You found a bus where?

I indulged in a mid-week movie with hubby this week.  Now don’t get me wrong, we didn’t get crazy and go out or anything, but settled on our new comfy couch, with kids sleeping, and glass of cheeky red, it was still quite a treat.

Into the Wild
was Matt’s pick, and a good one too. The film (released in 2007) is based on Jon Krakauer’s non-fiction book of the same name, and retraces the steps of Christopher McCandless. It’s a fairly somber boys’ own adventure story. In the tradition of  Henry David Thoreau and Jack London, Christopher aka ‘Alexander SuperTramp’ takes to the road, eventually finding his way into the Alaskan wilderness. His trek is a means to escape his dysfunctional parents, and is both an enlightening and destructive journey.

A couple of things really stood out to me about this film, and make it well worth a watch…firstly, its soundtrack, taken care of by Eddie Vedder sets the mood perfectly, it’s appropriate to the era of the film (set in the early 90s) without being retrospective or dated.  Secondly, the story itself seems pretty reliable.  It’s not overly romanticised (well, maybe a little, but not too much) and it seems to be taken from a variety of sources.  This makes it a  really well-rounded storyline.  Lastly, it’s an interesting study of how some choose to deal with trauma and with genius.  This film provides glimpses of transition from childhood to adulthood, a young man struggling to escape his situation and surrounds.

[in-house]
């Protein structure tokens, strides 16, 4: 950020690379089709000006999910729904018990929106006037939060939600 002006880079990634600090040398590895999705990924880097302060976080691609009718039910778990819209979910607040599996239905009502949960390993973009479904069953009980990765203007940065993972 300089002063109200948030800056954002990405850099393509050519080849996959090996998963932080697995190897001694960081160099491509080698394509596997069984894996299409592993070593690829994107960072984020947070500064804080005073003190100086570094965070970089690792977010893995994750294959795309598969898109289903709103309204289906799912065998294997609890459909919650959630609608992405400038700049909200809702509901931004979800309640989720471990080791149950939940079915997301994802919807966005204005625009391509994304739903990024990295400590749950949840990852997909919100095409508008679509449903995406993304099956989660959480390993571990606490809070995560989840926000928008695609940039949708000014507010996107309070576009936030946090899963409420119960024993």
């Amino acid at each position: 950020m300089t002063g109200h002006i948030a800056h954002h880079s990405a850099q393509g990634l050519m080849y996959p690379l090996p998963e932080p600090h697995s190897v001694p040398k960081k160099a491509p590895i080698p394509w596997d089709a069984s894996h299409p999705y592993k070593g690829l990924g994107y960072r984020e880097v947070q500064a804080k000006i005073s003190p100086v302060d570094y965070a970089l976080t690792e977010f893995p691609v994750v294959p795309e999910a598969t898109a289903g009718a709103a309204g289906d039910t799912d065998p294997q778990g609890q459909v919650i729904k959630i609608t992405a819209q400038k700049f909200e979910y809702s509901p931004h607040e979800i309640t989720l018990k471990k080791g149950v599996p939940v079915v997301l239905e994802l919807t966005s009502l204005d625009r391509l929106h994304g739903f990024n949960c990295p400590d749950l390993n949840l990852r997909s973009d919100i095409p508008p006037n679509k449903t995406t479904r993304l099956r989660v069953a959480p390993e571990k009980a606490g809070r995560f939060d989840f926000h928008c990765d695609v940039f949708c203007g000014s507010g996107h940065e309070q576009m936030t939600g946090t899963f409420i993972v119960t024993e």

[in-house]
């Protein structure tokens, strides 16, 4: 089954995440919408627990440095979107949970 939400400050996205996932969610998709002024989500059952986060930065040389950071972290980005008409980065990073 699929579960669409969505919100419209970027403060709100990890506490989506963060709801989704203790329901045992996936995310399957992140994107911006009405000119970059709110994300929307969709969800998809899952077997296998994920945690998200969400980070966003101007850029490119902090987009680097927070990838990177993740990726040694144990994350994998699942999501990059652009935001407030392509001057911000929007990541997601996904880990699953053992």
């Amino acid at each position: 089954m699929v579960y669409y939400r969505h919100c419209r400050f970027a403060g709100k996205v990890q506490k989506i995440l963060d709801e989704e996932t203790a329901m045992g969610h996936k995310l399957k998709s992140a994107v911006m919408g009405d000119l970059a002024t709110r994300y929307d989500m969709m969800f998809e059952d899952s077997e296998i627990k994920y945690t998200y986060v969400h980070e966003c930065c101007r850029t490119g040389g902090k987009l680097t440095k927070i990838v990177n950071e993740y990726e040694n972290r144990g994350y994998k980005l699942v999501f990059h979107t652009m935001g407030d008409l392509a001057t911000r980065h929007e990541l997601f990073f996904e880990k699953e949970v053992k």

For lovers of literature, this a really interesting film.  Chris is inspired by writers (for good or ill), and analyses their work as if he’s trying to crack a code.  His tendency to look for answers in the work of his favourite authors eventually proves his undoing.

So now I’ve got another book to add to my reading list.  I feel a little like I’ve cheated by seeing the film first, so I’ll have to get my hands on a copy sooner rather than later.  I’ve heard that reading the book is a bit of a different experience to the film, so it’ll be an interesting comparison.

Has anyone read the Into the Wild by Jon Krakauer?  How does it compare to the movie?

Do you think it matters whether you watch a film or read a book first?